Hunting Hill Mansion is now used for park offices and rented out for weddings but the park came to own the mansion by way of the Jeffords, the last private owners of the property. Walter M. Jeffords, Sr. to be exact. We’ve already met his business partner (his wife’s uncle, Samuel Riddle) here in a previous post; both were thoroughbred racehorse owners and breeders.
Born in 1883 in Philadelphia, Walter Jeffords, Sr. was the youngest child of John Eliot Jeffords a pottery manufacturer. His family could trace their roots in America back to 1700 exactly. After attending Yale, Walter earned a position at the Dobson Textile Mills where he eventually became vice president and met the founder’s granddaughter, Sarah.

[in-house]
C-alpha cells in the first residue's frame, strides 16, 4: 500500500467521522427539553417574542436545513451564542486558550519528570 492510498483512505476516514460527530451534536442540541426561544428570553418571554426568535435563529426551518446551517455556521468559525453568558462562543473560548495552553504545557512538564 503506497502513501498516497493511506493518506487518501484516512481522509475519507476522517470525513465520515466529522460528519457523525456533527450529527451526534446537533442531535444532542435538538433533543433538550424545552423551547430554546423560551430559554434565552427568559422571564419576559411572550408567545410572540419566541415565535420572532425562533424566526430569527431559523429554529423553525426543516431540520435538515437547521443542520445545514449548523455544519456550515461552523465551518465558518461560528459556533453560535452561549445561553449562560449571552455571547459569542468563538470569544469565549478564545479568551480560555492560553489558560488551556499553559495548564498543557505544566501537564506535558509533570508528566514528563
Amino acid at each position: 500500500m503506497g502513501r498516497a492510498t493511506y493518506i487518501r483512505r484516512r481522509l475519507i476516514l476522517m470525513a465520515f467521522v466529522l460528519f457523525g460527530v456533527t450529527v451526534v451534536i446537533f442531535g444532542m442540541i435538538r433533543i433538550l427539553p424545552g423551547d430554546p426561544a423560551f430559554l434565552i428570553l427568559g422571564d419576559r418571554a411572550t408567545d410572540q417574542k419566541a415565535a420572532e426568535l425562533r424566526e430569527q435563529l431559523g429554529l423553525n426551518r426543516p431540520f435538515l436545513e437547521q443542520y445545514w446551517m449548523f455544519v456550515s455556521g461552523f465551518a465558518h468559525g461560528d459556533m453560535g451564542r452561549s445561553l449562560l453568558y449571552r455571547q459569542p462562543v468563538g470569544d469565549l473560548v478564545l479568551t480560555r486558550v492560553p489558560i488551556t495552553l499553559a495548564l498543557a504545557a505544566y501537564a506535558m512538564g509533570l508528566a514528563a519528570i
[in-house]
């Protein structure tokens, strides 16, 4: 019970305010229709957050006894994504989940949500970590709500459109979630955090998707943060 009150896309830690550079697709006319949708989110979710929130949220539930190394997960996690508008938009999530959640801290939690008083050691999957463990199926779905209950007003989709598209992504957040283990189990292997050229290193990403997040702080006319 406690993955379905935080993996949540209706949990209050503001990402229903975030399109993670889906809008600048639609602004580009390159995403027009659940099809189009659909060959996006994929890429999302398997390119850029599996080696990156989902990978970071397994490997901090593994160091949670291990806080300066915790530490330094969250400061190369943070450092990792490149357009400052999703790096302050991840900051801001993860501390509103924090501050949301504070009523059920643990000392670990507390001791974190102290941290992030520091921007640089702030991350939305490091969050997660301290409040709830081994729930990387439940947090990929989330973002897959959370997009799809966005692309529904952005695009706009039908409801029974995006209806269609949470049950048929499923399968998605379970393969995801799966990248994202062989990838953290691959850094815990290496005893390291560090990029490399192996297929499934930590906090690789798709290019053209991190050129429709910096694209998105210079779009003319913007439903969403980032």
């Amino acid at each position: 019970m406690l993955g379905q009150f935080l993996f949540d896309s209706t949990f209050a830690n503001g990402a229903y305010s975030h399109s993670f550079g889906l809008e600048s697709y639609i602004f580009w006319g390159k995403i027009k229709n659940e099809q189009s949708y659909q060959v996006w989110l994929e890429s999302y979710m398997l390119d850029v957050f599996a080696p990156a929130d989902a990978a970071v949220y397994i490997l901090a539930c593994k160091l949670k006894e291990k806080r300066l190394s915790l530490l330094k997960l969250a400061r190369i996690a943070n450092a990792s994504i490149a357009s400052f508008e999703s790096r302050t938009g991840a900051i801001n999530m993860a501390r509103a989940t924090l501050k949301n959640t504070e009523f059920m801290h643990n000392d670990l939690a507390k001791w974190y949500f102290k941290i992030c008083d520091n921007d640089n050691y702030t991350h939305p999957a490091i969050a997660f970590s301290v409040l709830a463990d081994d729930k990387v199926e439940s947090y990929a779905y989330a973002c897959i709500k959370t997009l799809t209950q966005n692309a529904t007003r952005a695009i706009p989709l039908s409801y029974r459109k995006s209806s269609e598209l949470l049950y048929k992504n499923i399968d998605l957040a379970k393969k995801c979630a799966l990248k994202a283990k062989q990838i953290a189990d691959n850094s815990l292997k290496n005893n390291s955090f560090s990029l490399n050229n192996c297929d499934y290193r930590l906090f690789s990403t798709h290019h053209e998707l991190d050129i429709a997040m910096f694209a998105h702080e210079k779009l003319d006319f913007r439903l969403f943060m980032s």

Walter married Sarah Dobson Fiske in 1914. As a little wedding present Samuel Riddle, her uncle and Walter’s eventual business partner, gifted them a farmhouse from 1789 (it’s the middle part of the mansion) out in the country not far from his own home. At the time it was built in the late 1700’s the house was the largest in the township and valued at $580(!!).
From 1915 to 1918 the Jeffords set about adding enough additions onto the house to make it a mansion with 38 rooms, 13 fireplaces and nine bathrooms. Focusing solely on the stone mansion was not enough. Their stately home needed gardens as grand as the house too. They hired the designers of Central Park in New York City to design their formal gardens with fountains, rose gardens and topiaries.
The Jeffords continued to buy up neighboring land for their estate; they owned horses and stabled some of them here and they immensely enjoyed hunting. In total they accumulated 2,000 acres with 24 historic buildings that were still owned by the same English Quaker families who built them in the 1700s (the oldest property on the land is a small mill from 1683).